SYRIACK:  Then spake the Chaldeans to the king - The meaning is, either that the Chaldeans spoke in the name of the entire company of the soothsayers and magicians (see the notes, because they were the most prominent among them, or the name is used to denote the collective body of soothsayers, meaning that this request was made by the entire company.

The Syriac retains the original word. The word means Aramean, and the reference is to that language which is known as East Aramean which is  a general term embracing the Chaldee, the Syriac, and the languages which were spoken in Mesopotamia. This was the vernacular tongue of the king and of his subjects, and was that in which the Chaldeans would naturally address him. It is referred to here by the author of this book, perhaps to explain the reason why he himself makes use of this language in explaining the dream. The use of this, however, is not confined to the statement of what the magicians said, but is continued to the close of the seventh chapter. The language used is what is commonly called Chaldee. It is written in the same character as the Hebrew, and differs from that as one dialect differs from another. It was, doubtless, well understood by the Jews in their captivity, and was probably spoken by them after their return to their own land.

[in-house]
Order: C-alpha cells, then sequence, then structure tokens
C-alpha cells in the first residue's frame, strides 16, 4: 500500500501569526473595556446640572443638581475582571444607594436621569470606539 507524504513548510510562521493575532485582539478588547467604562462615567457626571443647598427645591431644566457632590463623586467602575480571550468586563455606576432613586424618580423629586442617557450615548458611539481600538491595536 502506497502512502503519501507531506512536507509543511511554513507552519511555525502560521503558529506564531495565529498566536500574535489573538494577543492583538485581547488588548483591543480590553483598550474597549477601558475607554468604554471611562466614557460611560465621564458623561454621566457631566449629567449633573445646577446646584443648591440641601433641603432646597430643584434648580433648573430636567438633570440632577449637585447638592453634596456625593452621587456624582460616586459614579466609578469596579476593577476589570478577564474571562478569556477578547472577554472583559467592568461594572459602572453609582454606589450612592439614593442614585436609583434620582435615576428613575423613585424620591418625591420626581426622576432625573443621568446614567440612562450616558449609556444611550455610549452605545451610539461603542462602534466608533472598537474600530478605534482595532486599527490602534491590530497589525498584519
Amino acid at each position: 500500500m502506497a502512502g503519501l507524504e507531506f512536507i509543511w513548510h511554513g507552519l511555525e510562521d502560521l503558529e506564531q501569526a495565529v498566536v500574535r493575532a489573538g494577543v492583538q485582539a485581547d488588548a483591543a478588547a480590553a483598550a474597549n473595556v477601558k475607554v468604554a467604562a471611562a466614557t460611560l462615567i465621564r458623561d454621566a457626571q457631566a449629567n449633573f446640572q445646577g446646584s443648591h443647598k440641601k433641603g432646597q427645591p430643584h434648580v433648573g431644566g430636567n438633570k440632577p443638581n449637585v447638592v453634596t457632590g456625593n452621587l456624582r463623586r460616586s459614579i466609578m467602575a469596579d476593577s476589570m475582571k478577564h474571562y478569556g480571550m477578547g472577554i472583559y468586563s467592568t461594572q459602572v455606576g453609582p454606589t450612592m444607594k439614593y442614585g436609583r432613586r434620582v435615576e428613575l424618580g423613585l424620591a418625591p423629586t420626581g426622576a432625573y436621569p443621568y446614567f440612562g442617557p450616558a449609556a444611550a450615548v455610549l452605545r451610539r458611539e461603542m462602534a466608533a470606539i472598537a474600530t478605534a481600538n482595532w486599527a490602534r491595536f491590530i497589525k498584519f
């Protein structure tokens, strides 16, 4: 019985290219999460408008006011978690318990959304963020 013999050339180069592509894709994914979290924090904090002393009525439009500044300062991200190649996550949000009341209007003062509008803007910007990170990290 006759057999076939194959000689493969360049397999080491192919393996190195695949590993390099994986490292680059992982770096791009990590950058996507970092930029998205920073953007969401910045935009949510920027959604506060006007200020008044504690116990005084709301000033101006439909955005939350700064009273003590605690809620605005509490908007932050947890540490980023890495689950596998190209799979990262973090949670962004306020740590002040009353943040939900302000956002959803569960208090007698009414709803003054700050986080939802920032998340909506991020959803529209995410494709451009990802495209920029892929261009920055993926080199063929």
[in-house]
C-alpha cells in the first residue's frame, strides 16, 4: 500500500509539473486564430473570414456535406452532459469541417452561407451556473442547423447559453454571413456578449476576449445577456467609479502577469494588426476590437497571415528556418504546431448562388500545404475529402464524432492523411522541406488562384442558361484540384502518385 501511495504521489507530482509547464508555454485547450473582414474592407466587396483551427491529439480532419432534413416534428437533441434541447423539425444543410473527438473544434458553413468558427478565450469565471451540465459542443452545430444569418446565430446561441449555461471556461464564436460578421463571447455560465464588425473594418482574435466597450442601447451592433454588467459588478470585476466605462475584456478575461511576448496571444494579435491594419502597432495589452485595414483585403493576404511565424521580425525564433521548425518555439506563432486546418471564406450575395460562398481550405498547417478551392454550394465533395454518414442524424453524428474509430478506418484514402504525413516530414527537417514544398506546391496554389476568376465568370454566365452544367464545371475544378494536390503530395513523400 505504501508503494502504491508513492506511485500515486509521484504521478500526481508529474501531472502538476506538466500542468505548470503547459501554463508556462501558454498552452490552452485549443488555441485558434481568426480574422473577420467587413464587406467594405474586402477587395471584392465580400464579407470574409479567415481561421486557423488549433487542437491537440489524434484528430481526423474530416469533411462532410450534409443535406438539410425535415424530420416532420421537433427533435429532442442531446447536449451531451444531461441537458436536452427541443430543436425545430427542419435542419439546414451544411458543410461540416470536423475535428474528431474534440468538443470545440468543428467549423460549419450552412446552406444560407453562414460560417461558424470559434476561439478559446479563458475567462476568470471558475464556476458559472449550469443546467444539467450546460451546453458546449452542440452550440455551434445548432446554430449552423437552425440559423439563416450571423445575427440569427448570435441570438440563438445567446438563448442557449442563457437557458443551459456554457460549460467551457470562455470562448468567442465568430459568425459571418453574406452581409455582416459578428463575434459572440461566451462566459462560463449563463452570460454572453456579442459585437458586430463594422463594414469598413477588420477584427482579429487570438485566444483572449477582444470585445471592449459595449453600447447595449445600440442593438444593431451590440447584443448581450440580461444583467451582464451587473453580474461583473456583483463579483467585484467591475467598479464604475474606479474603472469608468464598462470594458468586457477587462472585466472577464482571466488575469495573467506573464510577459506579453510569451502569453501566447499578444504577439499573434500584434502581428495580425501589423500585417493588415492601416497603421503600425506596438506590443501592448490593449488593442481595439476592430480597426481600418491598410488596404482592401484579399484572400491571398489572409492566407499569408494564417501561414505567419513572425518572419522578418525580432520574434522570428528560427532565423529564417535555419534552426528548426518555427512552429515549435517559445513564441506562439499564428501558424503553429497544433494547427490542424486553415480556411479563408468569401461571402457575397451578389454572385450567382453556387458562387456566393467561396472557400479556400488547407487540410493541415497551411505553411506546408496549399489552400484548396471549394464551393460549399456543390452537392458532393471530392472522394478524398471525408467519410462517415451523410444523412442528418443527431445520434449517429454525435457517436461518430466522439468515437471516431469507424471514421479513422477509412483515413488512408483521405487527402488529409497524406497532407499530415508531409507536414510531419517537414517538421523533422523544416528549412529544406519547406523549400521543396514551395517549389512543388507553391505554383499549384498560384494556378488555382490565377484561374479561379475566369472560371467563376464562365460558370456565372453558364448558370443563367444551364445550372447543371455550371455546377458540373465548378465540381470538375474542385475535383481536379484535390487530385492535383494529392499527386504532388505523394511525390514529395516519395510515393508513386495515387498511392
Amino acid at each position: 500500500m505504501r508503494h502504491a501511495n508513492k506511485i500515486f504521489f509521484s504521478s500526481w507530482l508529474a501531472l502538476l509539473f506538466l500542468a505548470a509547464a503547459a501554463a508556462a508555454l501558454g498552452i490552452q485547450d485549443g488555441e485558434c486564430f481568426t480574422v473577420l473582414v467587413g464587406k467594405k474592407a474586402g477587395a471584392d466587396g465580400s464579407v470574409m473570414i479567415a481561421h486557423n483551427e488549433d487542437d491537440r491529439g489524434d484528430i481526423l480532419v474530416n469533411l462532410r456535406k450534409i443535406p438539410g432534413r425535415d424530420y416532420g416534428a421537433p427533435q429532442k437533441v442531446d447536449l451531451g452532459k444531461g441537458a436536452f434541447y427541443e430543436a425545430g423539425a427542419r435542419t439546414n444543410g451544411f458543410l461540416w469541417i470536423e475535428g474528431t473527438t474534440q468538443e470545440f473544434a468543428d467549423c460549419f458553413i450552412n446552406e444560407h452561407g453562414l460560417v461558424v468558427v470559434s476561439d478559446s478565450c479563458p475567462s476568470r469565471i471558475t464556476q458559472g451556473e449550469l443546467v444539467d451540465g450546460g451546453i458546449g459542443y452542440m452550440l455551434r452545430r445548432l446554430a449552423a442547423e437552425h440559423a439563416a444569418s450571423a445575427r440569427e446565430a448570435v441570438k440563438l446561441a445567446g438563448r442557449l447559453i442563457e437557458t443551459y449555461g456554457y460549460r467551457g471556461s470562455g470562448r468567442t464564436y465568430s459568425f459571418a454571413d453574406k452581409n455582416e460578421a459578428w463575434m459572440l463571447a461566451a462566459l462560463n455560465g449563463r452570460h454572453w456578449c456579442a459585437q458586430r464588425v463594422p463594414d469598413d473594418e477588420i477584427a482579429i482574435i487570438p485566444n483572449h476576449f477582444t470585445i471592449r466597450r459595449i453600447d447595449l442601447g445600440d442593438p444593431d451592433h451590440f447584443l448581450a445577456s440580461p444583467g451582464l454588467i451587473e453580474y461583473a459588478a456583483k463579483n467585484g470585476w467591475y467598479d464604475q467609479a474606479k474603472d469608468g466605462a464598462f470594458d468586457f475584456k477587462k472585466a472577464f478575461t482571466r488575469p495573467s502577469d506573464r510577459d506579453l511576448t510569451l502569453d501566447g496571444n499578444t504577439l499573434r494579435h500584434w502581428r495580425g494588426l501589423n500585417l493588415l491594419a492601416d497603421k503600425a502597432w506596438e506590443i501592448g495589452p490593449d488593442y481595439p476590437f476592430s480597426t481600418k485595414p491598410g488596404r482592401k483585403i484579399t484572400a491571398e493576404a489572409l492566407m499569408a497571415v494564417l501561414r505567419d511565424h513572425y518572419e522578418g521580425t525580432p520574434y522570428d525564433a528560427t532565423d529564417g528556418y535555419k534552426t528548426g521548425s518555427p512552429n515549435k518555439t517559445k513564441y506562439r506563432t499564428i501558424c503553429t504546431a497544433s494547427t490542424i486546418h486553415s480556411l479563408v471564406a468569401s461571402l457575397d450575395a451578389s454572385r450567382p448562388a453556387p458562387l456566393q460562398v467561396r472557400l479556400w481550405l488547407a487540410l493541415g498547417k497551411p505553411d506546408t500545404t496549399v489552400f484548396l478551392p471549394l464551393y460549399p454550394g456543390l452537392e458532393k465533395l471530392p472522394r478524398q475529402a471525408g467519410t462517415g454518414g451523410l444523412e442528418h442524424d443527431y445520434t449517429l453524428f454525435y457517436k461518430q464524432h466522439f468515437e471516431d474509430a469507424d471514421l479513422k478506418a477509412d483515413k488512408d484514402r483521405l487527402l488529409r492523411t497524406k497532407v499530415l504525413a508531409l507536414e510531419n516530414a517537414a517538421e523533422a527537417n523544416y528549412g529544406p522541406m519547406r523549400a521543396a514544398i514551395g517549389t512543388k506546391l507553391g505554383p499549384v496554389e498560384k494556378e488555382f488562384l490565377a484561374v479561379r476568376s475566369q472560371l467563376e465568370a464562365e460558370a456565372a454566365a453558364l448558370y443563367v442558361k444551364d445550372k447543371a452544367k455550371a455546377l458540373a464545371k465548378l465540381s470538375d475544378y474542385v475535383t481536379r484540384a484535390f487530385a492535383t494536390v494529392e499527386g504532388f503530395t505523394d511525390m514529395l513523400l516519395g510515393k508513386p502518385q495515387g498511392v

O king, live for ever - This is a form of speech quite common in addressing monarchs. See 1 Samuel 10:24; 1 Kings 1:25, Daniel 3:9; Daniel 5:10. The expression is prevalent still, as in the phrases, "Long live the king," "Vive l' empereur," "Vive le roi." It is founded on the idea that long life is to be regarded as a blessing, and that we can in no way express our good wishes for anyone better than to wish him length of days. In this place, it was merely the usual expression of respect and homage, showing their earnest wish for the welfare of the monarch. They were willing to do anything to promote his happiness, and the continuance of his life and reign. It was especially proper for them to use this language, as they wore about to make a rather unusual request, which "might" be construed as an act of disrespect, implying that the king had not given them all the means which it was equitable for them to have in explaining the matter, by requiring them to interpret the dream when he had not told them what it was.